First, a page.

Q: As a client I'm amazed that the people in agencies who have no vested interest in keeping costs down (creatives) are allowed free reign (perhaps you mean rein?) with the most expensive purchase an agency will ever make (commercials production). Am I missing something?

A: What you seem to be missing is any understanding of the real-life client/agency relationship. Nobody in your agency has vested interest in keeping costs down. However much you might long to sub-contract cost control, you can't. You and your company bear the costs; only you can determine their magnitude. That's one of the things you're paid to do - and one of the reasons you deserve to be paid well.

Creatives don't see themselves as having free rein. They see every creative assignment as a battle in the war between Beauty and the Beancounter.

They cannot understand why you should balk at spending an extra few hundred thousand pounds on production when it will give you a work of transcendent wonder. Sometimes they're right and sometimes they're wrong; and you'll only know which after the money's been spent. Unless you forbid them from spending it, of course, in which case you'll never know.

Your agency has everything to gain from generous production budgets.

Do not think them villainous for recommending them. Only you can weigh the cost against the likely return. It's extremely difficult and it won't make you loved but I'm afraid it's your call.

PS. None of the above excuses mindless and unprofessional extravagance.

It's not difficult to spot. The cost of production is dictated not by directors but by writers. Huge savings can often be made, with no loss of effect, by skillful writing. Award your agency a good lunch and several bonus points every time they pull this off.

Q: You are obviously a man of good taste. Have you ever resorted to physical violence to get a point across?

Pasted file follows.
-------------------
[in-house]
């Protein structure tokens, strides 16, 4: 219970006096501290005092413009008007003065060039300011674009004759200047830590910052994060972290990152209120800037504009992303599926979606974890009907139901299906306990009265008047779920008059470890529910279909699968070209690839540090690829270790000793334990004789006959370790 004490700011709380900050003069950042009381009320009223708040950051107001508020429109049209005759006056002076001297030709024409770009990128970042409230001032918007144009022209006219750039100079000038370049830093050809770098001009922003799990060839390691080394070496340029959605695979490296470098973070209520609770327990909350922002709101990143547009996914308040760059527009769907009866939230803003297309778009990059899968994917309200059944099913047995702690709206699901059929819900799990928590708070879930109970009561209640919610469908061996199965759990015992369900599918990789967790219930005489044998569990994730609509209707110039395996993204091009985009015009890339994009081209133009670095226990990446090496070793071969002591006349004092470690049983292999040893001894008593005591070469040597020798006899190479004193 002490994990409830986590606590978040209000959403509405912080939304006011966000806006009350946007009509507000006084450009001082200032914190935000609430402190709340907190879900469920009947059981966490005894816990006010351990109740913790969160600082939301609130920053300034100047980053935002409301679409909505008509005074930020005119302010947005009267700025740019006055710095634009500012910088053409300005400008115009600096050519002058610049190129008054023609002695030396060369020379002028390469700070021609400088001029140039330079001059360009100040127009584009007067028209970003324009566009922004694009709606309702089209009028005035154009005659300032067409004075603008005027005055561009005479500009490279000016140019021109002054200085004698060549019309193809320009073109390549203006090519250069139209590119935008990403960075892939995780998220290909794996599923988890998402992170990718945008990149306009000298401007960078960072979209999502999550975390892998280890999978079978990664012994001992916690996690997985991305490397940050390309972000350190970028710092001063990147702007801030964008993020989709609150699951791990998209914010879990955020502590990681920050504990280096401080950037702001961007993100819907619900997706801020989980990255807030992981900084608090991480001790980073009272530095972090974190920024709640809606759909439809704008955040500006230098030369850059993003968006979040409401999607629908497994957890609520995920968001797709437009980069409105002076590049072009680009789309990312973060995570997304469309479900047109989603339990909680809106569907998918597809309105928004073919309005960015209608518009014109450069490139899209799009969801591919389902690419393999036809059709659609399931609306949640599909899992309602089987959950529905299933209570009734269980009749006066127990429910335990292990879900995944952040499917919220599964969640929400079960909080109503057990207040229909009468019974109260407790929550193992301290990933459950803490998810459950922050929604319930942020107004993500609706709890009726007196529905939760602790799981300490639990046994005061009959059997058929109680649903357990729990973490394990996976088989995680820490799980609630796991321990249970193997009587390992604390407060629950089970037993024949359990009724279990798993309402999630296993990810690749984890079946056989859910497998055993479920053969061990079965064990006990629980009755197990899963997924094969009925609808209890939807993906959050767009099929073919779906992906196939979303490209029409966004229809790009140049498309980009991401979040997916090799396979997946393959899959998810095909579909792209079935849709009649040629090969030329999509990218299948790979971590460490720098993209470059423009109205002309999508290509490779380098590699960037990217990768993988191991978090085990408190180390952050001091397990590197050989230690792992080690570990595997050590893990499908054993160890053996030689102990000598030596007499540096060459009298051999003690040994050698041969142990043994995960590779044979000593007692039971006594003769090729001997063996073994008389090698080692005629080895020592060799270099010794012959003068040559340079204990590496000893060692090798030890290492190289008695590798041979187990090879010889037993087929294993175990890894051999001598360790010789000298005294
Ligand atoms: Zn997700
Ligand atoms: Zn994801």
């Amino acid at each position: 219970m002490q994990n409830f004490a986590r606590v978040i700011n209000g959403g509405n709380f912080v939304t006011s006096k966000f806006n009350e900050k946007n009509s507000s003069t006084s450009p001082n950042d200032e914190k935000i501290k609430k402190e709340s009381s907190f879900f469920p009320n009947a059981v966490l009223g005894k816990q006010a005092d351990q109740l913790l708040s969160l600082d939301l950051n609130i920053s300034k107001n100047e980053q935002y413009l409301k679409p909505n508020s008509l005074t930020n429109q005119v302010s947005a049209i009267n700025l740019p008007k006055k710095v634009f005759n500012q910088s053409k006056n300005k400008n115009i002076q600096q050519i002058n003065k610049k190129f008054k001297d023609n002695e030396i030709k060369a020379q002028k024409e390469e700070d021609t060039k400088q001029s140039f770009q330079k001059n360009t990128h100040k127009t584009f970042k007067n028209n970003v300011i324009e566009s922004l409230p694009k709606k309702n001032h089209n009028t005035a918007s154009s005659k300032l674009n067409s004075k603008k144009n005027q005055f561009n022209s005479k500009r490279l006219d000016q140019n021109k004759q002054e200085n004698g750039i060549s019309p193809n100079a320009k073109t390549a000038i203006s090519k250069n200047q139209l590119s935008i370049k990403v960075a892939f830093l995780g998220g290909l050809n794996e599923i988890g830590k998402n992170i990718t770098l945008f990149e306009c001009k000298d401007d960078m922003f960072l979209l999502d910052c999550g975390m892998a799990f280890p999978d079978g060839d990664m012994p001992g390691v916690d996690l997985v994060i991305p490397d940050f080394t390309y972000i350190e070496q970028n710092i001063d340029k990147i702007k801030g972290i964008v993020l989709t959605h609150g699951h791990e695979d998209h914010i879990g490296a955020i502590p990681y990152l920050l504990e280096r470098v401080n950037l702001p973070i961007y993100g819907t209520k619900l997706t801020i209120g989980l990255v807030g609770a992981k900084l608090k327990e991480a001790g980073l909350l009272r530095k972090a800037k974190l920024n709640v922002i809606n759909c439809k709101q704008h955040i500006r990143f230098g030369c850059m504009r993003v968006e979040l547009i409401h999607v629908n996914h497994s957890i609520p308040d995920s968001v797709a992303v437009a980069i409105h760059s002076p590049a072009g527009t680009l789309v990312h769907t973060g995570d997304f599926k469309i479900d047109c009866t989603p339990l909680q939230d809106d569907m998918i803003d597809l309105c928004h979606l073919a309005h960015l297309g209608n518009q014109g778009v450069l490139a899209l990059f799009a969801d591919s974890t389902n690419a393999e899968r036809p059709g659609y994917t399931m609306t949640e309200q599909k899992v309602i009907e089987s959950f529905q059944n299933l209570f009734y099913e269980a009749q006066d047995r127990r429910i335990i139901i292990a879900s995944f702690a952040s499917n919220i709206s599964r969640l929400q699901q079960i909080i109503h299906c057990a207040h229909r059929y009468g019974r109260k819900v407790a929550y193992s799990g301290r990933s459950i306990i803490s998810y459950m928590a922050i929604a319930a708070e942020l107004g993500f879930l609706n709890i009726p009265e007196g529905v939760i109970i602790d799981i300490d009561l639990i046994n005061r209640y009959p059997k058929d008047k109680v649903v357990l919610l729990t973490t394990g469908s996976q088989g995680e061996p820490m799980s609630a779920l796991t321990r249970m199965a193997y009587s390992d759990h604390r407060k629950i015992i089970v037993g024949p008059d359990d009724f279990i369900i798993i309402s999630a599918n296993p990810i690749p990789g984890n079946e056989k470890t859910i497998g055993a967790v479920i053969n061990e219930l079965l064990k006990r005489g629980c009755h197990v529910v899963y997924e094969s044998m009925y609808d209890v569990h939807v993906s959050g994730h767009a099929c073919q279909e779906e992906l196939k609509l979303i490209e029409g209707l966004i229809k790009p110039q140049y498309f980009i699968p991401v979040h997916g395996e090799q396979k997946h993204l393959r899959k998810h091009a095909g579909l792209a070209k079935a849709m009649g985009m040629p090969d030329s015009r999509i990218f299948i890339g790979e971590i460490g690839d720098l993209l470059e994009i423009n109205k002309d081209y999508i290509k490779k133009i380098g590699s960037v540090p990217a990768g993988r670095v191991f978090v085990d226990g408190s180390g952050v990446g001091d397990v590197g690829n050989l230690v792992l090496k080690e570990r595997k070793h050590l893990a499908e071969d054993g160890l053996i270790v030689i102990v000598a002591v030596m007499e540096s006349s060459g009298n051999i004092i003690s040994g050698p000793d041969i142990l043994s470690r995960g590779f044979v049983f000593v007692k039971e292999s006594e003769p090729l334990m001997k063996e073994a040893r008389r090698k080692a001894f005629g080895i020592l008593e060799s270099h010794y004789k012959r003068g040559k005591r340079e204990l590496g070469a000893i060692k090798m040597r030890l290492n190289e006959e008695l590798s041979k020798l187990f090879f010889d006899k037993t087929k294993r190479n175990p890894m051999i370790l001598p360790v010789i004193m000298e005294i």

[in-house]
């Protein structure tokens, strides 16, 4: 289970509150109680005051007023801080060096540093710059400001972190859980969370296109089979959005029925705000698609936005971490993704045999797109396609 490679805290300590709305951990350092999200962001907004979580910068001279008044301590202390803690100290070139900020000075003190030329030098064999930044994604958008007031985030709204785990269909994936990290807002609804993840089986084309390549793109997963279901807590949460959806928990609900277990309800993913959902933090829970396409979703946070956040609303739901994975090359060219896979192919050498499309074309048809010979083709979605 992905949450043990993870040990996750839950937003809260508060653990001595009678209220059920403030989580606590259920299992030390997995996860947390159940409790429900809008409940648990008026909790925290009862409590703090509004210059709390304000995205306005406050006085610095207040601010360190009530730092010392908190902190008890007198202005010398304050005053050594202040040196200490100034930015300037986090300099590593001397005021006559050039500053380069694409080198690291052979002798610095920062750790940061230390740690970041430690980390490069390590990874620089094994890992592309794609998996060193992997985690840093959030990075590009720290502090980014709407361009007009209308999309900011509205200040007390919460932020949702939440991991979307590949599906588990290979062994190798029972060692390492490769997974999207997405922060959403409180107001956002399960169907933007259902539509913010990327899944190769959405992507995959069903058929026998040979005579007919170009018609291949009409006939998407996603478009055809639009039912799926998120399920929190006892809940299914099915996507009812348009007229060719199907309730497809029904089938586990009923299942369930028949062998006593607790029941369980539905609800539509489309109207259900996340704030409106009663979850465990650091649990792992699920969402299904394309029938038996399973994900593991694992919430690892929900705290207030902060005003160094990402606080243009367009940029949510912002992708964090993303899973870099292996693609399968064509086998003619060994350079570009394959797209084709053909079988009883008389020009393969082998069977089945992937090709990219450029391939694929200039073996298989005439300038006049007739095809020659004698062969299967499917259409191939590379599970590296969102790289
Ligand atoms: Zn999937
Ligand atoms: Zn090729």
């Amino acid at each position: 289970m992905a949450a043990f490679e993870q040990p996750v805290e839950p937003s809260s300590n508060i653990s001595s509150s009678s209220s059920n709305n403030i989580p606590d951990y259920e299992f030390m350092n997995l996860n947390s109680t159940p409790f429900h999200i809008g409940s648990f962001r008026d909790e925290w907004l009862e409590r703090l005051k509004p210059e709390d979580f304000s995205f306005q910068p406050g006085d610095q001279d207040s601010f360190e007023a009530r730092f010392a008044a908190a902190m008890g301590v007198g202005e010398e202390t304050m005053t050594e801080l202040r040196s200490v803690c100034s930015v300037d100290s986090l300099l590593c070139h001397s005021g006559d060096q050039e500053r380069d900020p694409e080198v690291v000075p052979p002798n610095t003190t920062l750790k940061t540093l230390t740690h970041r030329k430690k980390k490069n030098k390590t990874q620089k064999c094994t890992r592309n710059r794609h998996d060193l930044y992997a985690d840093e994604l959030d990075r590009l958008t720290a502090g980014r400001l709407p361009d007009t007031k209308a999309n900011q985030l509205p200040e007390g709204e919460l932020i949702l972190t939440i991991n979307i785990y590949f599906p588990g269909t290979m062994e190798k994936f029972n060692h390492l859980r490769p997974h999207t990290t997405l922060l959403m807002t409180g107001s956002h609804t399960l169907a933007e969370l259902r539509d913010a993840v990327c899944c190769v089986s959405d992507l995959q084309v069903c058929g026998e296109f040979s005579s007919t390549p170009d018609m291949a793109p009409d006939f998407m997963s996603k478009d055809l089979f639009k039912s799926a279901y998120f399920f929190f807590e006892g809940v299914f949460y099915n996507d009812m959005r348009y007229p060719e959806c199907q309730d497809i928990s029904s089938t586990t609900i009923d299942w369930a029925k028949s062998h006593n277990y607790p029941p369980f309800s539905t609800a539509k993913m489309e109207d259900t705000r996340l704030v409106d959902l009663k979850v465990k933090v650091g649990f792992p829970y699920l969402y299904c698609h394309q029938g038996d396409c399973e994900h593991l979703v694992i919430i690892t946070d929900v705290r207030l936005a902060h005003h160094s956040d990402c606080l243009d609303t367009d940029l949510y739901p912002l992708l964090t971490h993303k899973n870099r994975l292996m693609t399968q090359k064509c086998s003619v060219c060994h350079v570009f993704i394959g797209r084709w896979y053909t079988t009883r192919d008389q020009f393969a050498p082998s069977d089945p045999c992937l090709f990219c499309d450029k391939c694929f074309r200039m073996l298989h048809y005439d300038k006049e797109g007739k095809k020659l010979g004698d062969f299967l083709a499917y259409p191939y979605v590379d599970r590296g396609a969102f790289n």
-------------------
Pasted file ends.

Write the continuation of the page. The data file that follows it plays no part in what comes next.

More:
A: I would resort to physical violence to get a point across only to make the point that resorting to physical violence might cow people into assent but will never get a point across. So far, that's never been a point I've needed to get across.

Q: I'm the marketing director of a large nationwide retailer. I've recently drawn up a shortlist of agencies to pitch for my advertising and media accounts. But finding shops without a conflict was tricky and I've ended up including some that work for competitors. They propose to set up subsidiary operations to handle my business. Are these kind of operations genuinely independent?

A: No, of course not. But there again, they don't need to be. No client has ever been seriously disadvantaged by appointing an agency already employed by a competitor.

Confidentiality? There is no recorded instance of an advertising agency passing on information so sensitive that they seriously damaged a client's business plans. Secrets of this kind exist mainly in fiction; and when they do exist, are far more likely to be leaked by disgruntled ex-employees.

Commitment? As I'm sure you know, there's more ruthless competition between agency account groups than there is between agencies.

So why all the fuss about conflicting accounts? Because, when faced with a long list of adequate potential agencies, account conflict provides people like you with a wonderfully respectable reason for eliminating a few of them.

It also comes in handy when your chairman invites you to include the agency his nephew has just joined.

But has nothing whatever to do with picking the best agency.

You may, however, find some difficulty in persuading your board of this fact: asking you shrewdly if there's any account conflict makes them feel astute and worldly.

- Jeremy Bullmore is a former chairman of J. Walter Thompson and a director of WPP. He also writes a monthly column for Management Today. He welcomes questions via campaign@ or Campaign, 174 Hammersmith Rd, London W6 7JP.